“When I came to the lacrosse locker room and met all the guys the first thing that stood out to me was how I was treated compared to when I went to visit anywhere else, or even just go and talk to other people from different schools,” Brian said. “The way I was accepted amongst the guys right off the bat made a difference.”
When Alberici took over the program Kevin was a freshman mid-fielder and Nick was a junior goalie. Nick graduated in 2007 and in 2008 both Brian and Larry joined the program.
Kevin, also a team captain, and his younger brothers played together for one year. Having three sons play on the same team “was amazing,” said Mrs. LoRusso. “Not too many people can have that honor to have three of your kids on the field at once. So, it was awesome.”
“There’s a tremendous sense of family amongst the four of them,” said Alberici, “but they all have their own idiosyncrasies. They’re all great guys. They’re all great young men to coach.”
He said all four LoRussos are great leaders. “I think that’s where the appeal of the Army comes from…more than the appeal of tanks and things of that nature. It was more about the leadership opportunities that being an officer in the Army represents.”
Brian and Larry display their unique personalities and relationship while interviewing each other.
Both Brian and Larry agree that leadership was an important factor in their decision to come to Army, but they both said the friendly competition they have as brothers was also an important factor.
“I guess I have tried to outdo my brothers,” Larry said. “I can’t really beat them out in what they’re doing because you can’t really compete with someone that goes to West Point. So, I guess that’s part of the reason I came here,” he said laughing.
Brain said coming in as a freshman and having his older brother, Kevin, as the team captain and a two-time, first-team all-Patriot League midfielder was helpful, but also stressful. “It was a daily challenge to try to prove myself as being able to live up to that,” he said.
That competitive spirit was nurtured from a young age said Mr. LoRusso. “They were constantly playing together and being that the four of them were pretty close in age they were like a little pack of dogs that were just together all the time,” he said.
Four brothers playing lacrosse in a backyard wasn’t without its consequences though, said Mr. LoRusso. They broke the family’s fence and Mr. LoRusso decreed that their practice session would take place with tennis balls, rather than the hard rubber lacrosse ball.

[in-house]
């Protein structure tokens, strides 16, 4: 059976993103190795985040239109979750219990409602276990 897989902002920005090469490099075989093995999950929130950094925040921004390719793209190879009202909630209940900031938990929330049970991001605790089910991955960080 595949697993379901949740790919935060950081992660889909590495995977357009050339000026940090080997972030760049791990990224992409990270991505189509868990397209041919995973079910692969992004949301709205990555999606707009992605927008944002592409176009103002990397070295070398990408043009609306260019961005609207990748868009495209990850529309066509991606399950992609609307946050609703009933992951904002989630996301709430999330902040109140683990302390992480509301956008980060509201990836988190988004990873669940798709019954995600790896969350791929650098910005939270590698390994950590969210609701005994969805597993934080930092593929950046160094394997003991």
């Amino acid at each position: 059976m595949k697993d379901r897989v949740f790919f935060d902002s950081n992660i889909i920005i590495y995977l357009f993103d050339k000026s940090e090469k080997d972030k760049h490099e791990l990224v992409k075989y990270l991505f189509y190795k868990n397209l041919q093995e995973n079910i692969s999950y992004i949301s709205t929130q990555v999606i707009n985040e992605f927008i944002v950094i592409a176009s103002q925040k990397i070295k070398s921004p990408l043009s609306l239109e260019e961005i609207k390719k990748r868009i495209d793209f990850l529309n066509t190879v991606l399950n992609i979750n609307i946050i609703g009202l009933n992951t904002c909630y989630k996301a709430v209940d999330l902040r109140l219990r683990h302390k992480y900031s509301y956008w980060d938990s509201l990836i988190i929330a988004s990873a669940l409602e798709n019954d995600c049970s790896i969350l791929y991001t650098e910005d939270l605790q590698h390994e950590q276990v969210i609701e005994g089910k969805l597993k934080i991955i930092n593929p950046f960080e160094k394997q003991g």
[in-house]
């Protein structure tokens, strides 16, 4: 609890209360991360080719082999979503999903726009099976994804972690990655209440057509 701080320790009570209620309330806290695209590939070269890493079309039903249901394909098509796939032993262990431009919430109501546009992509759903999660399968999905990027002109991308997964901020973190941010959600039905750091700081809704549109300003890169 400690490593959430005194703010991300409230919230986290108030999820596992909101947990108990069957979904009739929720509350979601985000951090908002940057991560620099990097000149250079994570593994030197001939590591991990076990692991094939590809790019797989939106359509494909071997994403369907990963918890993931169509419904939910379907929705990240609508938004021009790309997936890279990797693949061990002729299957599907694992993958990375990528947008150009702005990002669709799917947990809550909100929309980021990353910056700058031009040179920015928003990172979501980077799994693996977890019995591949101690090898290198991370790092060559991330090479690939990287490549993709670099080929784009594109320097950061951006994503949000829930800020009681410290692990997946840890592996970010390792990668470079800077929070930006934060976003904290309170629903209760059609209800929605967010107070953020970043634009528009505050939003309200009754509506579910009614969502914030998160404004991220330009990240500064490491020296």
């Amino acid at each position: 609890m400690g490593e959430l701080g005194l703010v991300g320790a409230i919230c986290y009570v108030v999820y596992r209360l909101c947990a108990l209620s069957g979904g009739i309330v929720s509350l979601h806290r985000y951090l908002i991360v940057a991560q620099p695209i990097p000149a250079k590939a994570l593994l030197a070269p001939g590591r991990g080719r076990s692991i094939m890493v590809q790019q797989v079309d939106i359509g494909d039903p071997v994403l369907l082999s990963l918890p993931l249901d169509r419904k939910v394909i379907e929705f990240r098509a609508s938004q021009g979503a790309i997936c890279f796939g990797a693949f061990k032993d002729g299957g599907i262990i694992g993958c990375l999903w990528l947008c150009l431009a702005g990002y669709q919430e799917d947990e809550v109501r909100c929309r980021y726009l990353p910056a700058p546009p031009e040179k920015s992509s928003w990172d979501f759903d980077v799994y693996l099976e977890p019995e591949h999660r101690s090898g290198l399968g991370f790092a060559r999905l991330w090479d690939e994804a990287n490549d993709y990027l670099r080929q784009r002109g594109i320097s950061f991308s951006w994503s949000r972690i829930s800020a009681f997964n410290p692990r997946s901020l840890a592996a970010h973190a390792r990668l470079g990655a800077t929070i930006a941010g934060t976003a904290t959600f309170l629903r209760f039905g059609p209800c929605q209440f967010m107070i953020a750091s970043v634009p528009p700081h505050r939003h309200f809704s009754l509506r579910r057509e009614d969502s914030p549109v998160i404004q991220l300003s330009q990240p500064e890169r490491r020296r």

When things got too rough in the backyard Mr. LoRusso made the boys move to the street in front of their house. That meant several broken taillights and side mirrors, but, “Thank God, no windshields,” he said.
The practice paid off and the close and competitive relationships have been very good for the Army team. “It made me a better player having my brothers here because I’m always trying to be better than them,” said Larry. “We just strive to be better than one another, so it excels our game.”
Brian and Larry have been major contributors to the Army team and are part of the first class in Army lacrosse history to beat Navy five times in a row. Brain was hampered by injury in his junior year, but has since played significant time in all the games this season.
Larry, like his brother Kevin, earned Patriot League honors and has started every game over the last three seasons.
Next season will mark the first time coach Alberici has a team without a LoRusso. “They will be missed and the family will be missed,” he said. “One thing I know is that we’re going to welcome them back anytime that they’re in the area.”
Brian and Larry followed in their brothers' footsteps by graduating from Army.
Leaving the Army family will be difficult, Mrs. LoRusso said. She and Mr. LoRusso plan to travel to spend time with all four boys, who are stationed at different posts around the world.
After graduation both Brian and Larry will join the Field Artillery branch of the Army and will be stationed at Fort Lewis in Washington. Nick is currently serving a second tour in Afghanistan with the 10th Mountain Division and will finish out his career at Fort Drum, New York. Kevin, who is with the Field Artillery, is stationed in Germany after a recent stint in Afghanistan.
Mrs. LoRusso is still a bit uncomfortable with the idea of her sons going to war, “but I have to say that they feel very confident that they’ve been trained well, so that helps me and they are able to be in communication with us pretty frequently. That’s also very helpful. So, I have some confidence that they’re OK,” she said.
Both LoRusso parents beam with pride when they talk about their sons. “We’re really proud of them. I mean, it’s scary on one side,” Mrs. LoRusso said, “but not too many people have their children going into the service and we need more good people to be in the services so that everybody is safe.”
“I’m just in awe of them,” said Mr. LoRusso. “You always want better for your children and they totally just blew that out of the water as far as the expectations that any parent would ever have for a child.”